Rheumatism - causes and development

While in degenerative diseases an imbalance between the load and the resilience of a joint exists (easily conceivable in overweight), in soft tissue rheumatism is still unclear what exactly is the trigger for the disease. Currently, it is believed that genetic influences play a role - just as in the inflammatory-rheumatic diseases, in which the immune system reacts with the formation of antibodies to body parts.

Rheumatoid arthritis and metabolic diseases

In rheumatoid arthritis and collagenosis / vasculitis - these are the diseases of connective tissue and blood vessels - certain docking sites (HLA receptors) that are targeted to the immune system are falsely formed on the body's cells. Thus, the immune system recognizes the body's own cells (of joints, skin, vessels or digestive tract) as an enemy.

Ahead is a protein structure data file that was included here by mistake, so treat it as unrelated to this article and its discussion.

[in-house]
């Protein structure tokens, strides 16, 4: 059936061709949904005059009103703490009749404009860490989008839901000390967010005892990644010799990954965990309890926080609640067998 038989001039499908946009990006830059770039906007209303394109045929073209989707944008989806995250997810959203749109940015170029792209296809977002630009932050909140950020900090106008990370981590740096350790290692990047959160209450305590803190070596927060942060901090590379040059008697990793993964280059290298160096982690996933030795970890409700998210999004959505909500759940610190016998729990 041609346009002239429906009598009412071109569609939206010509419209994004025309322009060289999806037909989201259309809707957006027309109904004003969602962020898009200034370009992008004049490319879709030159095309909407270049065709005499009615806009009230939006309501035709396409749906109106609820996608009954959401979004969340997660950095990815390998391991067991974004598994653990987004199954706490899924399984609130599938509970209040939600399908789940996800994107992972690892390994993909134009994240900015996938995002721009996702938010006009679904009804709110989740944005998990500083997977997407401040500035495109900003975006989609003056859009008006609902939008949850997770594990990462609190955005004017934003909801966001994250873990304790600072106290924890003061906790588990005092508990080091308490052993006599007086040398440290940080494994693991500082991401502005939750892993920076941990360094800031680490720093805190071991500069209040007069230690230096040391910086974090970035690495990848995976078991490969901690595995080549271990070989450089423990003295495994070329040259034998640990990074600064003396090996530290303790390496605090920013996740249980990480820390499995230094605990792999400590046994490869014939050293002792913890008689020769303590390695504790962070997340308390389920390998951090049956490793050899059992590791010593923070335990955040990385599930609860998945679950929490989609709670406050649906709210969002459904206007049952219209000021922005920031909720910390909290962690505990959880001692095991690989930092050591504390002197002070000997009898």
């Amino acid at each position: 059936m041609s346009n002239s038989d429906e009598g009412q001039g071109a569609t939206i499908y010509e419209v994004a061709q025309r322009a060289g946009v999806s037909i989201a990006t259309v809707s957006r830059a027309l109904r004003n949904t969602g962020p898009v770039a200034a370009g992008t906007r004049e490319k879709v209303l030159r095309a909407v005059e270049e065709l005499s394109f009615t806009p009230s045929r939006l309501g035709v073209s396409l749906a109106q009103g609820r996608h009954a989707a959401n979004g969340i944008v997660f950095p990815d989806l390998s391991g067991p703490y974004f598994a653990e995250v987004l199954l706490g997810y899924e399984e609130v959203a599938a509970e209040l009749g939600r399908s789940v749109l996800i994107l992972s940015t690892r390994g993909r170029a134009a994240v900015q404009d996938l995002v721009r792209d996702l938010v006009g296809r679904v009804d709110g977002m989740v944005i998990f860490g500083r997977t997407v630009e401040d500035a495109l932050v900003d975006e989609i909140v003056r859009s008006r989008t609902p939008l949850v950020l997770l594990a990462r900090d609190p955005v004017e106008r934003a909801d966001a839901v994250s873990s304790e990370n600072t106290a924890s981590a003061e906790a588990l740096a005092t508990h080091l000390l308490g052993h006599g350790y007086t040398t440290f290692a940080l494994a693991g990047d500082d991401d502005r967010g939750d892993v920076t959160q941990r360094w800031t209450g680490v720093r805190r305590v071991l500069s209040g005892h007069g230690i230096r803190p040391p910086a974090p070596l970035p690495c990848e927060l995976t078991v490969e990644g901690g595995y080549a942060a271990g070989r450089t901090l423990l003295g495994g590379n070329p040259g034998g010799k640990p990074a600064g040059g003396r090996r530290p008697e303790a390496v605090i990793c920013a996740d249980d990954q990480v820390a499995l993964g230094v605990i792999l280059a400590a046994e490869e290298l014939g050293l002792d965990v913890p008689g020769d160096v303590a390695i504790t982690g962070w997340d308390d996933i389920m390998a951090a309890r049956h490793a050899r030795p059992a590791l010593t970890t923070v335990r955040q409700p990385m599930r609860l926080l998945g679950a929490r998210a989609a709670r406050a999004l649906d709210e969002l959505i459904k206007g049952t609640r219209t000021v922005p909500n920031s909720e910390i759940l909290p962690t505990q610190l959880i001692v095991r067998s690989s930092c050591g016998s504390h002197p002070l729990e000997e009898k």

In the case of metabolic diseases, however, too much uric acid (as in gout) or too little calcium and vitamin D (as in osteoporosis) lead to a change in the bones or joints. Back or neck pain can also be caused by a bad load (incorrect sitting, unilateral load) or tension in the muscles - lumbago or lumbago are the consequences.

How do rheumatic diseases express themselves?

Pain - be it in joints or in muscles, tendons and ligaments - is the main symptom of rheumatism. The pain varies depending on the disease and sufferer and usually leads to a restriction of movement. In addition, complaints to other organs are possible - especially in connective tissue diseases. For example, dry eyes can be found in Sjögren syndrome, reddened areas of the skin in lupus disease and a diminishing elasticity of the skin, tongue and esophagus in scleroderma.

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